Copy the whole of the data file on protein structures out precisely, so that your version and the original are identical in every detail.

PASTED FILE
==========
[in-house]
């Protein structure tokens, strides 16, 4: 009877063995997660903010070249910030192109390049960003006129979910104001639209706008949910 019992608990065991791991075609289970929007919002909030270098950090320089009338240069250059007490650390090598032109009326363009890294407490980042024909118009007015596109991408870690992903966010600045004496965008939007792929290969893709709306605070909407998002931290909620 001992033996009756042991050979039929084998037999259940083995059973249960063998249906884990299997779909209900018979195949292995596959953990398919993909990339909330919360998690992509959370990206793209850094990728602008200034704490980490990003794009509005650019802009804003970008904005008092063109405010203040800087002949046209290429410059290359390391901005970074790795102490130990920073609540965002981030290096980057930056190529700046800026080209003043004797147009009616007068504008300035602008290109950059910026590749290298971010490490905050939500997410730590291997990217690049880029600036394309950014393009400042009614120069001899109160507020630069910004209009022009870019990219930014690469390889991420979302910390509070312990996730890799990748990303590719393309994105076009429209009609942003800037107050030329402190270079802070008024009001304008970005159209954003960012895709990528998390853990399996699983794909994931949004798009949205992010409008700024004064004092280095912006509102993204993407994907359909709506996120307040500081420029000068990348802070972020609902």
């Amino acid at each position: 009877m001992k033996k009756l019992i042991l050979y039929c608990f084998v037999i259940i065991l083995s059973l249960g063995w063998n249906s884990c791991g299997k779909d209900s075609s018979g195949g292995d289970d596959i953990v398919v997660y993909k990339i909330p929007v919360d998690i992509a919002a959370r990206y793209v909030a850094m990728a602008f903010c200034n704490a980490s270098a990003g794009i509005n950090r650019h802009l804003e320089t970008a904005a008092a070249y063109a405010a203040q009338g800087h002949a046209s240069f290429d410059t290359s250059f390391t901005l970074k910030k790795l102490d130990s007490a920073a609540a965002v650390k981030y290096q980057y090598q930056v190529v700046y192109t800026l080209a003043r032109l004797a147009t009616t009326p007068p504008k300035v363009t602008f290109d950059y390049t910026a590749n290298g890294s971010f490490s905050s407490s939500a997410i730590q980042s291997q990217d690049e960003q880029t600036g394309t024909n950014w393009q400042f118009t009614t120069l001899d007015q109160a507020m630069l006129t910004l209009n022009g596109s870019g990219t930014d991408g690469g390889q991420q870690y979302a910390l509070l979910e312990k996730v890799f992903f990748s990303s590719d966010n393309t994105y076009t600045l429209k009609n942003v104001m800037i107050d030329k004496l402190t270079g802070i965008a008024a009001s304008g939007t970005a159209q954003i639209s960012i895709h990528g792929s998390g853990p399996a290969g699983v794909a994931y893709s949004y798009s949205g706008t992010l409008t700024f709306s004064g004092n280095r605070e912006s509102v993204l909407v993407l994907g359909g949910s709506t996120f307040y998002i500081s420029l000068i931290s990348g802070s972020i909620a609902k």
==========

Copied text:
[in-house]
């Protein structure tokens, strides 16, 4: 009877063995997660903010070249910030192109390049960003006129979910104001639209706008949910 019992608990065991791991075609289970929007919002909030270098950090320089009338240069250059007490650390090598032109009326363009890294407490980042024909118009007015596109991408870690992903966010600045004496965008939007792929290969893709709306605070909407998002931290909620 001992033996009756042991050979039929084998037999259940083995059973249960063998249906884990299997779909209900018979195949292995596959953990398919993909990339909330919360998690992509959370990206793209850094990728602008200034704490980490990003794009509005650019802009804003970008904005008092063109405010203040800087002949046209290429410059290359390391901005970074790795102490130990920073609540965002981030290096980057930056190529700046800026080209003043004797147009009616007068504008300035602008290109950059910026590749290298971010490490905050939500997410730590291997990217690049880029600036394309950014393009400042009614120069001899109160507020630069910004209009022009870019990219930014690469390889991420979302910390509070312990996730890799990748990303590719393309994105076009429209009609942003800037107050030329402190270079802070008024009001304008970005159209954003960012895709990528998390853990399996699983794909994931949004798009949205992010409008700024004064004092280095912006509102993204993407994907359909709506996120307040500081420029000068990348802070972020609902």
């Amino acid at each position: 009877m001992k033996k009756l019992i042991l050979y039929c608990f084998v037999i259940i065991l083995s059973l249960g063995w063998n249906s884990c791991g299997k779909d209900s075609s018979g195949g292995d289970d596959i953990v398919v997660y993909k990339i909330p929007v919360d998690i992509a919002a959370r990206y793209v909030a850094m990728a602008f903010c200034n704490a980490s270098a990003g794009i509005n950090r650019h802009l804003e320089t970008a904005a008092a070249y063109a405010a203040q009338g800087h002949a046209s240069f290429d410059t290359s250059f390391t901005l970074k910030k790795l102490d130990s007490a920073a609540a965002v650390k981030y290096q980057y090598q930056v190529v700046y192109t800026l080209a003043r032109l004797a147009t009616t009326p007068p504008k300035v363009t602008f290109d950059y390049t910026a590749n290298g890294s971010f490490s905050s407490s939500a997410i730590q980042s291997q990217d690049e960003q880029t600036g394309t024909n950014w393009q400042f118009t009614t120069l001899d007015q109160a507020m630069l006129t910004l209009n022009g596109s870019g990219t930014d991408g690469g390889q991420q870690y979302a910390l509070l979910e312990k996730v890799f992903f990748s990303s590719d966010n393309t994105y076009t600045l429209k009609n942003v104001m800037i107050d030329k004496l402190t270079g802070i965008a008024a009001s304008g939007t970005a159209q954003i639209s960012i895709h990528g792929s998390g853990p399996a290969g699983v794909a994931y893709s949004y798009s949205g706008t992010l409008t700024f709306s004064g004092n280095r605070e912006s509102v993204l909407v993407l994907g359909g949910s709506t996120f307040y998002i500081s420029l000068i931290s990348g802070s972020i909620a609902k």